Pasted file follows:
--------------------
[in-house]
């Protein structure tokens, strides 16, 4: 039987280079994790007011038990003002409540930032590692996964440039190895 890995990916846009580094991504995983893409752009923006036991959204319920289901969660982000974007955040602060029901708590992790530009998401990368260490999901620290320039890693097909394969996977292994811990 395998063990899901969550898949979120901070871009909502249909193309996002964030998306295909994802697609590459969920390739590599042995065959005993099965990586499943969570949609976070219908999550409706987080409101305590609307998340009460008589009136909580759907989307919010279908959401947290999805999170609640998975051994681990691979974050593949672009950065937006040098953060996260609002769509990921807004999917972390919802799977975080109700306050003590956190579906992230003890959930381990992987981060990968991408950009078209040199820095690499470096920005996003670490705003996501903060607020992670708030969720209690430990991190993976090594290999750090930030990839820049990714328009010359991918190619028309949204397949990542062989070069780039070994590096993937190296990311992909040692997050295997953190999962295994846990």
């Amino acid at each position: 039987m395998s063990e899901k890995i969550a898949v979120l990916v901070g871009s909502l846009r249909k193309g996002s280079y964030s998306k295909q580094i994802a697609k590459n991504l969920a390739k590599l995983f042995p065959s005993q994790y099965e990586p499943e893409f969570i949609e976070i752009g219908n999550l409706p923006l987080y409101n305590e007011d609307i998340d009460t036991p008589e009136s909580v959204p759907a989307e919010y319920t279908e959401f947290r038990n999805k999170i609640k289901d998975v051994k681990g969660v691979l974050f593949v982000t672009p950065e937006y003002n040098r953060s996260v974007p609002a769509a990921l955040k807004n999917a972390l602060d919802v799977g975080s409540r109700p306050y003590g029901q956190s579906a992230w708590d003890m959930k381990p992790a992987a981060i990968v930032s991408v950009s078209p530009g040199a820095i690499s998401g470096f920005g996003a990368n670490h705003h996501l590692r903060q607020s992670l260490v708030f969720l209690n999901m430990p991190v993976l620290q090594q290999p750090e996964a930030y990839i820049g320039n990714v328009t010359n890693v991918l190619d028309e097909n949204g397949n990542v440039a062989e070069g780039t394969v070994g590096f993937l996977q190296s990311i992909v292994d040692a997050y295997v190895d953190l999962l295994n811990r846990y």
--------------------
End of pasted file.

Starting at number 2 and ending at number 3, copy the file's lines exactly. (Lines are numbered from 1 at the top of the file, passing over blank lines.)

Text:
């Protein structure tokens, strides 16, 4: 039987280079994790007011038990003002409540930032590692996964440039190895 890995990916846009580094991504995983893409752009923006036991959204319920289901969660982000974007955040602060029901708590992790530009998401990368260490999901620290320039890693097909394969996977292994811990 395998063990899901969550898949979120901070871009909502249909193309996002964030998306295909994802697609590459969920390739590599042995065959005993099965990586499943969570949609976070219908999550409706987080409101305590609307998340009460008589009136909580759907989307919010279908959401947290999805999170609640998975051994681990691979974050593949672009950065937006040098953060996260609002769509990921807004999917972390919802799977975080109700306050003590956190579906992230003890959930381990992987981060990968991408950009078209040199820095690499470096920005996003670490705003996501903060607020992670708030969720209690430990991190993976090594290999750090930030990839820049990714328009010359991918190619028309949204397949990542062989070069780039070994590096993937190296990311992909040692997050295997953190999962295994846990």
């Amino acid at each position: 039987m395998s063990e899901k890995i969550a898949v979120l990916v901070g871009s909502l846009r249909k193309g996002s280079y964030s998306k295909q580094i994802a697609k590459n991504l969920a390739k590599l995983f042995p065959s005993q994790y099965e990586p499943e893409f969570i949609e976070i752009g219908n999550l409706p923006l987080y409101n305590e007011d609307i998340d009460t036991p008589e009136s909580v959204p759907a989307e919010y319920t279908e959401f947290r038990n999805k999170i609640k289901d998975v051994k681990g969660v691979l974050f593949v982000t672009p950065e937006y003002n040098r953060s996260v974007p609002a769509a990921l955040k807004n999917a972390l602060d919802v799977g975080s409540r109700p306050y003590g029901q956190s579906a992230w708590d003890m959930k381990p992790a992987a981060i990968v930032s991408v950009s078209p530009g040199a820095i690499s998401g470096f920005g996003a990368n670490h705003h996501l590692r903060q607020s992670l260490v708030f969720l209690n999901m430990p991190v993976l620290q090594q290999p750090e996964a930030y990839i820049g320039n990714v328009t010359n890693v991918l190619d028309e097909n949204g397949n990542v440039a062989e070069g780039t394969v070994g590096f993937l996977q190296s990311i992909v292994d040692a997050y295997v190895d953190l999962l295994n811990r846990y």